Dr. Cooper also studies the application of social and developmental psychology to education policy. In particular, he studies the relationship between time and learning. Most people think about how time relates to learning in terms of time in school (class time, instructional time, time-on task). Dr. Cooper’s work zooms out from the school day rather than in. He focuses on issues related to (a) the school day and school calendar and (b) academic-related contexts children find themselves when school is not in session.
Dr. Cooper has studied homework for over 25 years. His synthesis of homework research received the 2007 Outstanding Review of Research Award from the American Educational Research Association. It also provided the evidence base for his guide to policy and practice, titled The Battle over Homework: Common Ground for Administrators, Teachers, and Parents (3rd edition, 2007). His research on homework has had an impact on schools nationwide. In addition to working directly with parents, schools and school districts, his work has been highlighted frequently in national media. He has been a guest on NBC Dateline, CBS This Morning, ABC Nightly News and Good Morning America, CNN Headline News, Nickelodeon Nick News, and The Oprah Winfrey Show. On radio, he has appeared on The Larry King Show, NPR’s Talk of the Nation, Now Hear This, and the Mitch Ablom Show. Coverage of his work has also appeared in the New York Times, Wall Street Journal, Newsweek, Time, Readers´ Digest, the New Yorker and USA Today Weekend, as well as every major metropolitan newspaper. More specialized publications also have provided coverage of his work, including Parents, Parenting, and Child magazines, NEA Today, and The American Teacher.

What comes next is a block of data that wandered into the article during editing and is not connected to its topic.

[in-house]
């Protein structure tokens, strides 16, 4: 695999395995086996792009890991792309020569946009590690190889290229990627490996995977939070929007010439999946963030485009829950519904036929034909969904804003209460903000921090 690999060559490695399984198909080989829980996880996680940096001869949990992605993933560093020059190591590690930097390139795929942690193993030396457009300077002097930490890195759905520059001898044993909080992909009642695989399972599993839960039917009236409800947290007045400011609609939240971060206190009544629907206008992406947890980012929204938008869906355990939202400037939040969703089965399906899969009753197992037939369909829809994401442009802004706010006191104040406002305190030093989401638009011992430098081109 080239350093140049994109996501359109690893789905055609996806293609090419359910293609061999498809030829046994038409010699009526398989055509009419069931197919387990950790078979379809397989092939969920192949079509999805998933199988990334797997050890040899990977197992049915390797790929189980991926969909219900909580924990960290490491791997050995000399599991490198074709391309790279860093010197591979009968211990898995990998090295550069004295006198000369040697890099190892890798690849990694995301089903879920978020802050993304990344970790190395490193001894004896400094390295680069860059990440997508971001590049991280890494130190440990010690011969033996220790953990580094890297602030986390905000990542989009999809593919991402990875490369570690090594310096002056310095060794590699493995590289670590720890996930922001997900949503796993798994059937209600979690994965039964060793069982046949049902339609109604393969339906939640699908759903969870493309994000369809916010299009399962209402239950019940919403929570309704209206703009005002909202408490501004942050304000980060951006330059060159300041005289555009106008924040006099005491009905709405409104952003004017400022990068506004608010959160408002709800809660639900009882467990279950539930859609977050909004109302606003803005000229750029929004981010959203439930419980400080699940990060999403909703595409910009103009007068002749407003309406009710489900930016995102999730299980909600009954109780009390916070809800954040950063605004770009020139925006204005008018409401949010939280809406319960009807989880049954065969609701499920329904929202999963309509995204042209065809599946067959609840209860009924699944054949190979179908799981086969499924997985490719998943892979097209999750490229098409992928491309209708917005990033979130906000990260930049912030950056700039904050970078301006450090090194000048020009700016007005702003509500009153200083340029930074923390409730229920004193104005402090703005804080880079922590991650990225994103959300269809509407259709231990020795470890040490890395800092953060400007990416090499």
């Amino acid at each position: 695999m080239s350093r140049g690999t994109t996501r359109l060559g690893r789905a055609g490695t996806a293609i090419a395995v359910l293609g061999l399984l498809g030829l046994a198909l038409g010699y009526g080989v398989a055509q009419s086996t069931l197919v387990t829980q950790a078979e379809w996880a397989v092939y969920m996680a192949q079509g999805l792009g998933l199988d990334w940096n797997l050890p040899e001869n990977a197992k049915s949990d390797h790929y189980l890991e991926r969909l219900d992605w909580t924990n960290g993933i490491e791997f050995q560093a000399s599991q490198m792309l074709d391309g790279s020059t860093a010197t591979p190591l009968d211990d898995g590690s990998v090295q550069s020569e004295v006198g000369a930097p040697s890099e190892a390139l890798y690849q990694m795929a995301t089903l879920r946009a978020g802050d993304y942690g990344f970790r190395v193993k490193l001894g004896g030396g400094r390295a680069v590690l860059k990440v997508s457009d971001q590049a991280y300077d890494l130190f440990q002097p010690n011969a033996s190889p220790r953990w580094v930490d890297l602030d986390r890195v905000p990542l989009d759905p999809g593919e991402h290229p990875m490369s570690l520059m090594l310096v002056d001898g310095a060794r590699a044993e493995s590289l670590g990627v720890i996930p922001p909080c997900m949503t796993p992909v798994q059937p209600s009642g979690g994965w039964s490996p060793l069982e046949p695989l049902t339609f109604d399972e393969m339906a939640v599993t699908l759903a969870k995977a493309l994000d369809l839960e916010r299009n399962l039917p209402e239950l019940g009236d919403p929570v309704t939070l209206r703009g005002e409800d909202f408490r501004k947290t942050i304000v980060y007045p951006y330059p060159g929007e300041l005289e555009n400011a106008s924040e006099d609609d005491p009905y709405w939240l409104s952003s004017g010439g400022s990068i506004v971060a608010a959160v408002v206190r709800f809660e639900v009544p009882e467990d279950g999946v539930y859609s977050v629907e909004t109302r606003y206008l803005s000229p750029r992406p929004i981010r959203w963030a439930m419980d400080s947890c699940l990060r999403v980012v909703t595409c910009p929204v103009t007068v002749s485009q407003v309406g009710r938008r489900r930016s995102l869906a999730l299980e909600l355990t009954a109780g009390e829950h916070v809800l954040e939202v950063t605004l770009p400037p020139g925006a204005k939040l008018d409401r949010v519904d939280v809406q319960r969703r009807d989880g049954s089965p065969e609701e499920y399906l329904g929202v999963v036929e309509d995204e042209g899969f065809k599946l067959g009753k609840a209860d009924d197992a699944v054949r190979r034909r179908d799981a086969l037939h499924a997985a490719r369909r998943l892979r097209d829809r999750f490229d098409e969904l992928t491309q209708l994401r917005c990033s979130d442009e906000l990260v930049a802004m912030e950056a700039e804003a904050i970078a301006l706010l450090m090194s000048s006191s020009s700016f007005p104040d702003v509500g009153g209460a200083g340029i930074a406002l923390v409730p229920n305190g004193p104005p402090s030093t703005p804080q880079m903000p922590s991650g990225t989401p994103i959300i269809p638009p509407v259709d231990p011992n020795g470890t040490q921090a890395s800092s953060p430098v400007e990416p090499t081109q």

Dr. Cooper and his students also study the impact of school calendars and calendar variations on students and their families. Their research syntheses on summer learning loss and modified school calendars were published in Review of Educational Research. In 2000, their monograph titled Making the Most of Summer School was published by the Society for Research on Child Development. This monograph reported a synthesis of over 90 evaluations of the effectiveness of summer school. Dr. Cooper and his students recently completed syntheses of research on the effects of full-day kindergarten and extending the school year and the school day (both published in Review of Educational Research, 2010).